One problem for Democrats in tapping this group is that voter turnout is strikingly low among the poorer whites and factory workers. Larry McAdams, a Democratic Party leader in eastern North Carolina, notes that at a typical factory with 500 workers, he would expect fewer than 75 to vote.
Some recent surveys portray a different kind of swing voter.
Last fall, pollster Stanley Greenberg found Southerners who voted for Reagan, then Democratic Senate candidates, to be typically young, white-collar, and unattached to either party. Often this voter is a migrant from outside the South, conservative on the economy, liberal on social issues.
Patrick Cotter, a political pollster at the University of Alabama, has produced a similar profile. In education and status, as well as opinions on issues, swing voters more nearly match regular Republicans than Democrats, he says.
They tend to seek a candidate, Dr. Cotter says, who expresses the suburban virtues of competence and sophistication.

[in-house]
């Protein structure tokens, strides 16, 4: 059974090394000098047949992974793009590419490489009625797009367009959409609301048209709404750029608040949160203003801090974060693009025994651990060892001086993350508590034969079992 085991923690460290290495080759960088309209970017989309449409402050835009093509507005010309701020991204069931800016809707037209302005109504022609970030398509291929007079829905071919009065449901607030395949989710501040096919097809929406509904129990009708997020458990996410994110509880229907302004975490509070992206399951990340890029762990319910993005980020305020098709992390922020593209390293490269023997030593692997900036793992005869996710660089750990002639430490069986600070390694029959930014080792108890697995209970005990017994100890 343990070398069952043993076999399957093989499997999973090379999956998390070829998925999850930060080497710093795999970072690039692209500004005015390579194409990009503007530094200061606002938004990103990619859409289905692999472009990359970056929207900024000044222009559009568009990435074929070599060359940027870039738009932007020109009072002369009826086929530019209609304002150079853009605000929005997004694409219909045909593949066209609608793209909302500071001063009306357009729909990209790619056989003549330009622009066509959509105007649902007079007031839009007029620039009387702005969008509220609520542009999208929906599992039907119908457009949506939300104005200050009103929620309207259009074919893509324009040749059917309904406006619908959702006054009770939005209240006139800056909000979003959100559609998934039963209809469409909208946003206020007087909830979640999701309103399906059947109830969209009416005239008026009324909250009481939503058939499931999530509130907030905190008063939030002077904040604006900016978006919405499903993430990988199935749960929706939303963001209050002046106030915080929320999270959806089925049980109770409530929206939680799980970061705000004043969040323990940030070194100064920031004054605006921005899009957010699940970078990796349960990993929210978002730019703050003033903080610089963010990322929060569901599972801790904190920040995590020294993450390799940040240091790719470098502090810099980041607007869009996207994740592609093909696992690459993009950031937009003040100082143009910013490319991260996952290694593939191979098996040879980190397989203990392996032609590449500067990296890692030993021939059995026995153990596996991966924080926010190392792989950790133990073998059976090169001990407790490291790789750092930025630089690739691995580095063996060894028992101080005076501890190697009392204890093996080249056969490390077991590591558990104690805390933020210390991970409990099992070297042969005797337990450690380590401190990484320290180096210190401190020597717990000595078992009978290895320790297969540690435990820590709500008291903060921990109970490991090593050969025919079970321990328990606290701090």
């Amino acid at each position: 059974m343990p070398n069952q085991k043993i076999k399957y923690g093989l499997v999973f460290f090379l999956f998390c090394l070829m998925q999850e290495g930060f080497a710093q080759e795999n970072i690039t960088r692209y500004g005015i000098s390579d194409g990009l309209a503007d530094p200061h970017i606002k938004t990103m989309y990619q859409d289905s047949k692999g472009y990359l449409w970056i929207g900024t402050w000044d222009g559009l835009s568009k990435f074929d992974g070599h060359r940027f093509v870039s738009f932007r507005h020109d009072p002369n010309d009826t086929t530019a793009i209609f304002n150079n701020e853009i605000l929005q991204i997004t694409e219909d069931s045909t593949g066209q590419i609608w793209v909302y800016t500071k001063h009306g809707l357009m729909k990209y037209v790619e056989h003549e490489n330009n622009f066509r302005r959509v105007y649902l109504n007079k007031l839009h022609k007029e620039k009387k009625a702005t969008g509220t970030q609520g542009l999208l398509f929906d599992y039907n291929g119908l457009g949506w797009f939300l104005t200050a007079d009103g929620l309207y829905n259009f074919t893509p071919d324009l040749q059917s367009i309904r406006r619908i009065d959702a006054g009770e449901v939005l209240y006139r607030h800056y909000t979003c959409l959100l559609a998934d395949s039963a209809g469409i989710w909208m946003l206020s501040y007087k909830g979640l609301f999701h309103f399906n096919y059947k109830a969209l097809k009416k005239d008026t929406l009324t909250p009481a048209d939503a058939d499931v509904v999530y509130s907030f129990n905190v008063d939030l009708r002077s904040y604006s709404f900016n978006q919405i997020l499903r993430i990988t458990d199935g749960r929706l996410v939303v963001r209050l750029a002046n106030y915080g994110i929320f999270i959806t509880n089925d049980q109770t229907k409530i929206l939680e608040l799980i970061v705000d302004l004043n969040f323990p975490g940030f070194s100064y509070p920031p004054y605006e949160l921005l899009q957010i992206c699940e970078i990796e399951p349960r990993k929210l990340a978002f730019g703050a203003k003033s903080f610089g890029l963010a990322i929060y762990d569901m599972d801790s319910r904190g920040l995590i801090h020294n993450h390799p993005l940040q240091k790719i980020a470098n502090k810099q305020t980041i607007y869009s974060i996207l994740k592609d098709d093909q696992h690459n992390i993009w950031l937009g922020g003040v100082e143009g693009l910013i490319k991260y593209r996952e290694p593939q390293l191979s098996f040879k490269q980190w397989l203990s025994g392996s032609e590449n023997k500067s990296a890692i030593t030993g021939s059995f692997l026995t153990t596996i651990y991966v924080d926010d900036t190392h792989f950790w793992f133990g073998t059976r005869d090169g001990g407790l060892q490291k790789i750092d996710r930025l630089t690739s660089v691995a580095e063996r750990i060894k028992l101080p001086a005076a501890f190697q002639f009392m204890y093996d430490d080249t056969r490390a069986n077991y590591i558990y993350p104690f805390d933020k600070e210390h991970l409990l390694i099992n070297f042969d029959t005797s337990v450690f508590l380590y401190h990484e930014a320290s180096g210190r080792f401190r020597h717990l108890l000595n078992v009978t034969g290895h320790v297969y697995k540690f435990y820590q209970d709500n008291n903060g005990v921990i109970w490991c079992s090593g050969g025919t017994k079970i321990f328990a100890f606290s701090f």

Tina Kuhr, an engineer from Pennsylvania, works in downtown Charlotte and rates the federal budget deficit her major political concern. Before Bruce Babbitt dropped out of the race last week, she was deciding between him and Albert Gore Jr. But she also liked Senator Dole on the Republican side.
Once president of Mississippi Business and Professional Women, Jean Ellis changed jobs so she could stay home with her children in Jackson. ``I'm very conservative when it comes to certain things, very traditional, but I do believe in equal rights and equity in the workplace,'' she says. She favors Dole, Senator Gore, and George Bush, ``in no order.''
One young woman, while she was a secretary at an oil and gas company in Corpus Christi, Texas, watched a line of salesmen - just laid off - pulling their golf clubs from their company cars and into their own trunks.
When her father's business in Mississippi faltered, she moved there with her husband and young daughter.
Four months ago, the young, fresh-faced couple leased a general store, where she tends her toddler and mans the cash register amid the sparse shelves.
Her politics center on jobs and social welfare for those in need. Her husband is more conservative, she says: ``He thinks people ought to make it on their own.''
Third of four articles. Tomorrow: The political regions of the South.